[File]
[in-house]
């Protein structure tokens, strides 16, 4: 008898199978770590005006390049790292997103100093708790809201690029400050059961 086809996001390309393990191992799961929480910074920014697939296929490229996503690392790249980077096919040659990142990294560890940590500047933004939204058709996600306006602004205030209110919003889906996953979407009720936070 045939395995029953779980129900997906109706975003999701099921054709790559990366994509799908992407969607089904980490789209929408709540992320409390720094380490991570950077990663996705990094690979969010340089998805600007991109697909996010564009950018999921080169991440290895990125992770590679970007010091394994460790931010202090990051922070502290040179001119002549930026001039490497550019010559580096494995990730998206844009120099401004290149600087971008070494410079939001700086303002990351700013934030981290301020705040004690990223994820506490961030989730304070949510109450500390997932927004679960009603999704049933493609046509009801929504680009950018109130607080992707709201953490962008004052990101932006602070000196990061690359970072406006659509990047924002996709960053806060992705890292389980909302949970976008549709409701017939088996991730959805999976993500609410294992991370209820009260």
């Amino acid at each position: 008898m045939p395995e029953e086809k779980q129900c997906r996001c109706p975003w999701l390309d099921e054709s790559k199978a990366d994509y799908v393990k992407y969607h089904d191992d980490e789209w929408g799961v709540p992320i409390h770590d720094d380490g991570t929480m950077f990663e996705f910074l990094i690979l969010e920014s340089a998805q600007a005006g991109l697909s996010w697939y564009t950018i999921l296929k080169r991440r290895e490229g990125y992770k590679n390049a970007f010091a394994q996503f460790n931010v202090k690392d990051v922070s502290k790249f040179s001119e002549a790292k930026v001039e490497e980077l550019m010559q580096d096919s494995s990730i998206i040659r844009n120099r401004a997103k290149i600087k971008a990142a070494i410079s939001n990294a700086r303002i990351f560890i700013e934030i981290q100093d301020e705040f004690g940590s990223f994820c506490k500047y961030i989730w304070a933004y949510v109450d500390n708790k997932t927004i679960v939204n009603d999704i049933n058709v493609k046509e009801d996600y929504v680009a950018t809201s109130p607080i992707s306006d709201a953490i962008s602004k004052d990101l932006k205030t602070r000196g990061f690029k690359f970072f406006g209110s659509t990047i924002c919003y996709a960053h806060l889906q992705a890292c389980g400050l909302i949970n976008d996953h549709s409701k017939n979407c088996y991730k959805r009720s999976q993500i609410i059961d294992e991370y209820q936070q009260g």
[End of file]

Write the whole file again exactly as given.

[in-house]
């Protein structure tokens, strides 16, 4: 008898199978770590005006390049790292997103100093708790809201690029400050059961 086809996001390309393990191992799961929480910074920014697939296929490229996503690392790249980077096919040659990142990294560890940590500047933004939204058709996600306006602004205030209110919003889906996953979407009720936070 045939395995029953779980129900997906109706975003999701099921054709790559990366994509799908992407969607089904980490789209929408709540992320409390720094380490991570950077990663996705990094690979969010340089998805600007991109697909996010564009950018999921080169991440290895990125992770590679970007010091394994460790931010202090990051922070502290040179001119002549930026001039490497550019010559580096494995990730998206844009120099401004290149600087971008070494410079939001700086303002990351700013934030981290301020705040004690990223994820506490961030989730304070949510109450500390997932927004679960009603999704049933493609046509009801929504680009950018109130607080992707709201953490962008004052990101932006602070000196990061690359970072406006659509990047924002996709960053806060992705890292389980909302949970976008549709409701017939088996991730959805999976993500609410294992991370209820009260």
């Amino acid at each position: 008898m045939p395995e029953e086809k779980q129900c997906r996001c109706p975003w999701l390309d099921e054709s790559k199978a990366d994509y799908v393990k992407y969607h089904d191992d980490e789209w929408g799961v709540p992320i409390h770590d720094d380490g991570t929480m950077f990663e996705f910074l990094i690979l969010e920014s340089a998805q600007a005006g991109l697909s996010w697939y564009t950018i999921l296929k080169r991440r290895e490229g990125y992770k590679n390049a970007f010091a394994q996503f460790n931010v202090k690392d990051v922070s502290k790249f040179s001119e002549a790292k930026v001039e490497e980077l550019m010559q580096d096919s494995s990730i998206i040659r844009n120099r401004a997103k290149i600087k971008a990142a070494i410079s939001n990294a700086r303002i990351f560890i700013e934030i981290q100093d301020e705040f004690g940590s990223f994820c506490k500047y961030i989730w304070a933004y949510v109450d500390n708790k997932t927004i679960v939204n009603d999704i049933n058709v493609k046509e009801d996600y929504v680009a950018t809201s109130p607080i992707s306006d709201a953490i962008s602004k004052d990101l932006k205030t602070r000196g990061f690029k690359f970072f406006g209110s659509t990047i924002c919003y996709a960053h806060l889906q992705a890292c389980g400050l909302i949970n976008d996953h549709s409701k017939n979407c088996y991730k959805r009720s999976q993500i609410i059961d294992e991370y209820q936070q009260g």